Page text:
For Reynald Valdeabella, returning home after years of working abroad was a timely decision. Not only did he get to reconnect with his family and friends, but he also got to pursue his dream of starting his own business.

Image by Renzo D’ Kunehero via Facebook

Reynald worked in Singapore for 7 years before returning home to the Philippines, supposedly just for vacation. But the pandemic came, and he was forced to stay in the country. While he was able to keep his job, Reynald found the lockdown as an opportunity to venture into business. Among the many business ideas available, he chose something that’s close to his heart: furry rabbits!

He shared in an article on Agriculture written by Jazzmine Quiambao, “It’s been a life-long dream to retire early on a farm and just enjoy provincial life. I thought to myself, this dream will never materialize if I don’t make a move. I was always leaning towards raising rabbits cos I was born in the Year of the Rabbit. So it just perfectly fits my personality.”

Reynald started a mini-rabbit farm in his yard at home in Negros Occidental. According to Reynald, starting a rabbit farm takes a lot of heart. You need to genuinely care for these bunnies, do research on their health, and care for them when they are sick. You can check out Reynald’s rabbits via the Renzo D’ Kunehero Facebook page.

Humble beginnings

Business is nothing new to Reynald. On his Facebook page, he shared a lengthy story about how he started from scratch before finally “living the dream.” He says he’s thankful he gets to be in the Philippines while continuing to work for his company in Singapore. All of this he accomplished through hard work and perseverance. He admitted growing up in the slums area of ​​Jalandon Street (going Banago), but it didn’t stop him from dreaming big.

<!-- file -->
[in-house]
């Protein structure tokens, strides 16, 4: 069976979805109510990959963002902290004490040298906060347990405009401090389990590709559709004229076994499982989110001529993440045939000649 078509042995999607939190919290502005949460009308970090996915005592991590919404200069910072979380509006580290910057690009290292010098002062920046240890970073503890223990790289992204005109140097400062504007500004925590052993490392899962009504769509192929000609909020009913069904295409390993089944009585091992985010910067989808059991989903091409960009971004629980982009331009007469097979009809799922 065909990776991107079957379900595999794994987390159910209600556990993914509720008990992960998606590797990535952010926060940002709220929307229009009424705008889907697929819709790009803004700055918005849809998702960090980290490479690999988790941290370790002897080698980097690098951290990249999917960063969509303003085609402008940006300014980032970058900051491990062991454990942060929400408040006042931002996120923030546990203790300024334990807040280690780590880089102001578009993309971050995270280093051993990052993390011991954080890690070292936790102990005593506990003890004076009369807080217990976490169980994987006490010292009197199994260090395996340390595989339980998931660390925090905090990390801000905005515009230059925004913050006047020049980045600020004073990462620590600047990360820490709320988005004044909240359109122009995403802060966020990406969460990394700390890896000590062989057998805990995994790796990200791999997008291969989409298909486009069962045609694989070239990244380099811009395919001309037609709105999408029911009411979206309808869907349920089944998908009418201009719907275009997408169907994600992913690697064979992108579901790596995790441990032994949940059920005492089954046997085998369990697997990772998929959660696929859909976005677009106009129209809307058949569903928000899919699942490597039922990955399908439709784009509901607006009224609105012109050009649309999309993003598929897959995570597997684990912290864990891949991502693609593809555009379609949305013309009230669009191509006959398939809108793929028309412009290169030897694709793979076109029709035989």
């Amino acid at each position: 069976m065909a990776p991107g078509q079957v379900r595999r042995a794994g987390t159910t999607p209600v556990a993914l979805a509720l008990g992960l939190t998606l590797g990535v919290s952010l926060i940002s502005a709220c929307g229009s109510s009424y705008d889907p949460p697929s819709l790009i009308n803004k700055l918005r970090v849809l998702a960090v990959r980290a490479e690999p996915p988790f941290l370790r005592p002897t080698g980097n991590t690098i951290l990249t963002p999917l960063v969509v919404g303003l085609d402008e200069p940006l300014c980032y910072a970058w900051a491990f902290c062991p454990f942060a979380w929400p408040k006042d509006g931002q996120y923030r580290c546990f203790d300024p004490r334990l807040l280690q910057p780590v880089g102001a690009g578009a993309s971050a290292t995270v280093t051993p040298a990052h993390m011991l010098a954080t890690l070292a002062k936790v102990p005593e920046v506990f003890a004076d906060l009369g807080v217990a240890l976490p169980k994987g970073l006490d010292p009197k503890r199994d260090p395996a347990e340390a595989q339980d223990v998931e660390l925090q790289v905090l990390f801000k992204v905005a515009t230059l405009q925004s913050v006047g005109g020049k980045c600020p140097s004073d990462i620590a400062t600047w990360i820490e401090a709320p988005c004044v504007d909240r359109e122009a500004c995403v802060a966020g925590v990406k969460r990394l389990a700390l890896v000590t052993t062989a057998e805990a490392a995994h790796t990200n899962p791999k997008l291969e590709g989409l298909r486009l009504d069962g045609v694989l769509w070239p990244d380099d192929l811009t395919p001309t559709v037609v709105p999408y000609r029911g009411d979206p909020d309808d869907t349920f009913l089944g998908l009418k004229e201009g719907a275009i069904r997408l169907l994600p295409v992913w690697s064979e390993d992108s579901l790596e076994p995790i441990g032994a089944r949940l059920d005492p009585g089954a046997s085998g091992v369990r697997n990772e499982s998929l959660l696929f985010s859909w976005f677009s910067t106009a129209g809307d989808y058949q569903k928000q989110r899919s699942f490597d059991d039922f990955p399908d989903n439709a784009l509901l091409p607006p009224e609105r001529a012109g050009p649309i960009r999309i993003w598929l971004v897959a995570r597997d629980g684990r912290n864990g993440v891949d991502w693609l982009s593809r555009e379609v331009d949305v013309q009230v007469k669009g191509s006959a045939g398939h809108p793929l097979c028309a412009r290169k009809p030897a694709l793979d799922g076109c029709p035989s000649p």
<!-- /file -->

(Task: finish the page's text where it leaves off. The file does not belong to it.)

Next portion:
He said, “One word to describe myself – a DAYDREAMER – someone who thinks future-forward. I’m a visionary and an AMBITION. I already have a vivid picture of what my life will be in the next few years.”

He survived college by selling different snacks, making school projects in exchange for lunch, and many others. Reynald proudly said, “How did I survive college? Simple – Madiskarte ako!” [I was resourceful and wise.]

Now, Reynald is enjoying the fruits of his labor. He sells his rabbits for P300 to P3000, depending on the breed and quality. He also dreams of expanding his mini-rabbit farm.

May Reynald’s story inspires aspiring entrepreneurs not to be discouraged from dreaming big. Like Reynald, if you want to be a successful entrepreneur, you need to have strong characteristics like being hardworking, independent, and innovative.

If selling rabbits is not your thing, you can also venture into different agribusinesses like starting a quail farm, a free-range chicken farm, and more.

Sally Mae
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